The Health of the Humanities, Again

May 31, 2010

Jonathan Spence, emeritus professor of History at Yale, gave this year’s Jefferson Lecture recently in Washington, D.C.  The Jefferson Lecture is sponsored by the National Endowment for the Humanities, and the opportunity to deliver it is a signal honor.

Spence’s lecture, entitled “When Minds Met: China and the West in the Seventeenth Century,” is well worth reading, but you probably need an abiding love of History to enjoy and appreciate it.

The occasion put me in mind of last year’s Jefferson Lecture, delivered by Leon Kass, and entitled “Searching for an Honest Man: Reflections of an Unlicensed Humanist.”  Kass has graduate degrees in medicine and biochemistry: that’s what he means in calling himself an “unlicensed humanist.”  I believe the lecture is worth a wide reading.  Kass began his lecture by deploring the current state of the Humanities by arguing that at American colleges and universities today “a professed interest in human nature and human excellence — or, more generally, in truth and goodness — invites reactions ranging from mild ridicule for one’s naiveté to outright denunciation for one’s attraction to such discredited and dangerous notions.”

His lecture makes a robust case for the Humanities, for pursuing the question of what makes a human being, the fullest and best sense of the word.  Towards the end, he notes that the Humanities came to be so described in contradistinction to the “divinities,” theology and metaphysics.  He notes that “this separation at first liberated humanists from dogma and censorship, allowing for several centuries of profound thought and beautiful writing about the human condition and its possible flourishing.”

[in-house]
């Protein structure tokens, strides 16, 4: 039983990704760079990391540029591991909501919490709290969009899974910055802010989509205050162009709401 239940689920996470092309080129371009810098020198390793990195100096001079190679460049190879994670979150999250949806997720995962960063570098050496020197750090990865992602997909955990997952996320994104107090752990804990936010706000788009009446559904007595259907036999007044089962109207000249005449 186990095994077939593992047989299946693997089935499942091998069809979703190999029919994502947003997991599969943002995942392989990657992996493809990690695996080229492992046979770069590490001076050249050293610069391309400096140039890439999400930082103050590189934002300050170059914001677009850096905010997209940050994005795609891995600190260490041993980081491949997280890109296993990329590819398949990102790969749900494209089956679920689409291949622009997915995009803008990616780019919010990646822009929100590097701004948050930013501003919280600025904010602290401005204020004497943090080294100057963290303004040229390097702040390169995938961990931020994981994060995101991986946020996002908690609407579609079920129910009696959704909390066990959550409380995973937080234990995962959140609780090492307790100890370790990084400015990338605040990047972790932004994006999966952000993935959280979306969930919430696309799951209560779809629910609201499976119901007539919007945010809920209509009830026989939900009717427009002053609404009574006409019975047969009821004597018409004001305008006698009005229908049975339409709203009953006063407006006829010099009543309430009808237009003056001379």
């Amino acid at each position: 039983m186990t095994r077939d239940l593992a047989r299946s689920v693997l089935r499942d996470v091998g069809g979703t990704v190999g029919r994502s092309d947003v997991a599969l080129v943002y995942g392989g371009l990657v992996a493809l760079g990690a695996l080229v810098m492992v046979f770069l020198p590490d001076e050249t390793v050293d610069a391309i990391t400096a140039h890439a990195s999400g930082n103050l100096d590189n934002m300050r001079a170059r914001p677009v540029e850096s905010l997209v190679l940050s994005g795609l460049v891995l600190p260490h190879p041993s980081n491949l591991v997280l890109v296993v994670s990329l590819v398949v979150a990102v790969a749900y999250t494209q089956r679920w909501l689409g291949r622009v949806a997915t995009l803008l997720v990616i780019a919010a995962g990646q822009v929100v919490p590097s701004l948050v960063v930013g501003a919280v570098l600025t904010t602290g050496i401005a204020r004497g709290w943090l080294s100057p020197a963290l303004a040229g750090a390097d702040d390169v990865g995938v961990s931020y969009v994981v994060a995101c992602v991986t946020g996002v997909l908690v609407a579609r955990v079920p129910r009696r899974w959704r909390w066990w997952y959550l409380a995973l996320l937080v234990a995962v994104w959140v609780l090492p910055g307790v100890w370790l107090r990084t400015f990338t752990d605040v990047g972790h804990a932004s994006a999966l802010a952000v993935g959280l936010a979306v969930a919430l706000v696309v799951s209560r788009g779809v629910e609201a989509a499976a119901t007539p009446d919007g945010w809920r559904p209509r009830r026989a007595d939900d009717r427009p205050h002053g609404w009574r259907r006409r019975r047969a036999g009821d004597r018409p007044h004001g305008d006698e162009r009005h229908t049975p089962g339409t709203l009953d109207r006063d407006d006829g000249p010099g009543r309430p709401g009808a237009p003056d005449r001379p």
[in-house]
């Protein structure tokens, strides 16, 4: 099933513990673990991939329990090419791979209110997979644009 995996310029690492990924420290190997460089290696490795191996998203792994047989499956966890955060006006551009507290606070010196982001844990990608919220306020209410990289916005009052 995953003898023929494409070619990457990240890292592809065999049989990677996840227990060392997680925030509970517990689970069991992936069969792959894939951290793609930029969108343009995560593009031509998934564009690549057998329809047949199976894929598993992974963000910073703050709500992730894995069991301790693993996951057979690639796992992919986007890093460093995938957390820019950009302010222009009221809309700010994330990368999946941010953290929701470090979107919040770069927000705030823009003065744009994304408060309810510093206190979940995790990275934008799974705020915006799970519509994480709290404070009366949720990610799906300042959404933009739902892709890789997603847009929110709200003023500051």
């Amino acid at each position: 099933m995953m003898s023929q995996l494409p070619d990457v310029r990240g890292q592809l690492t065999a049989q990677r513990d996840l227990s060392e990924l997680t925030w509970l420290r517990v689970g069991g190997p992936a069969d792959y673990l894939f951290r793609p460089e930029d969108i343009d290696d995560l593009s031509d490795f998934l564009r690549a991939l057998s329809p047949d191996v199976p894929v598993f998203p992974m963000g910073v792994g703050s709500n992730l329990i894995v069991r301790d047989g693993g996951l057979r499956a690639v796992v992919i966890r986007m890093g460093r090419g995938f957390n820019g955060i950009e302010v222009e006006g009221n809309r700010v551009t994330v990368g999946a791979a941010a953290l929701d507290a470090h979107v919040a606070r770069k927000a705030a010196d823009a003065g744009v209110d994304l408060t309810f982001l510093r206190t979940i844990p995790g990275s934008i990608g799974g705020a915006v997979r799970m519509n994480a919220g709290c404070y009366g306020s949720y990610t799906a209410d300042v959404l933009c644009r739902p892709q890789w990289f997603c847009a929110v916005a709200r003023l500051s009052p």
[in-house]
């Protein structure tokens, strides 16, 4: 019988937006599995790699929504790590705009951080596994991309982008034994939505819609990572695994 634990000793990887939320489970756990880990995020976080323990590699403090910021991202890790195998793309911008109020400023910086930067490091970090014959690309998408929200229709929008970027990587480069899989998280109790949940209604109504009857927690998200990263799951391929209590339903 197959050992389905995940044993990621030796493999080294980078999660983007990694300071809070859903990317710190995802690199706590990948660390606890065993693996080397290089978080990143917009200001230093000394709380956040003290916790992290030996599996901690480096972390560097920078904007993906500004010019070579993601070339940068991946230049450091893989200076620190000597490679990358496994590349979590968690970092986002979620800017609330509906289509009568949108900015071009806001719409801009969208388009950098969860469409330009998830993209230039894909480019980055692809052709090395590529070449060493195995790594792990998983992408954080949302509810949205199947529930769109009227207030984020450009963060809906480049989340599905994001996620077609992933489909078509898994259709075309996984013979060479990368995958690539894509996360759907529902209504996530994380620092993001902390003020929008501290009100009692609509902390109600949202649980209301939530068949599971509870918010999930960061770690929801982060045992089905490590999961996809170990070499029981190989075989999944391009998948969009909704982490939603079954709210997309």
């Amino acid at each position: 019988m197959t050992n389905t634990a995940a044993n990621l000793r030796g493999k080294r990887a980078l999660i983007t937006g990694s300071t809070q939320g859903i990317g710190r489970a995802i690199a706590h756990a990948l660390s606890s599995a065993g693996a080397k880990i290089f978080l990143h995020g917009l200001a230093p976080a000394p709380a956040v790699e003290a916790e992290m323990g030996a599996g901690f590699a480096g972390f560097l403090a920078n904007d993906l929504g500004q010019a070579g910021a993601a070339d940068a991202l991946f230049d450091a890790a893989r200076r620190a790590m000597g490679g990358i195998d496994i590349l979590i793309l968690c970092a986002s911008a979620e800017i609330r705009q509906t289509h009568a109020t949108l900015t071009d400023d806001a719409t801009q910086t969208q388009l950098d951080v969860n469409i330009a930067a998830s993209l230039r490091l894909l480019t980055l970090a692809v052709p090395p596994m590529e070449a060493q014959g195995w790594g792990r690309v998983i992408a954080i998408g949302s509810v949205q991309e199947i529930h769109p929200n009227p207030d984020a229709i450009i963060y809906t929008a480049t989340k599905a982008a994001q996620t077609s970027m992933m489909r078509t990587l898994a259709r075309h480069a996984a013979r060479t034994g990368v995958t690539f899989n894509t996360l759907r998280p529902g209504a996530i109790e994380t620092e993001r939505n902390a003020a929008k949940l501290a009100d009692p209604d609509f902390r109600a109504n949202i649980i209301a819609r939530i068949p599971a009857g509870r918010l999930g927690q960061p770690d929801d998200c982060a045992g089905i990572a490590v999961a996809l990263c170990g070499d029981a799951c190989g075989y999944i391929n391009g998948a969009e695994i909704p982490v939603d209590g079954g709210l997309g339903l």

But he concludes that “the direction of humanistic learning in my lifetime — culminating in a cynical tendency to disparage the great ideas and to deconstruct the great works that we have inherited from ages past — invites this question: Can the humanities preserve their true dignity and answer their true calling if they close off or ignore questions of ultimate concern: the character and source of the cosmic whole and the place and work of the human being within it? Can we humanists complete our search for the human being without lifting our gaze, without looking beyond what human beings alone have wrought, to consider the powers not of our making that are the condition of the possibility of both the world and our special place within it?”

Kass draws heavily on Aristotle in his lecture, and especially on the Nichomachean Ethics, which endears him to me.  But whatever your fondness for Aristotle, I urge you to read Kass’s Jefferson Lecture as a bracing and uplifting defense of the Humanities.

About Doug Bennett

Doug Bennett is Emeritus President and Professor of Politics at Earlham College. He has a wife, Ellen, and two sons, Tommy (born 1984) and Robbie (born 2003).
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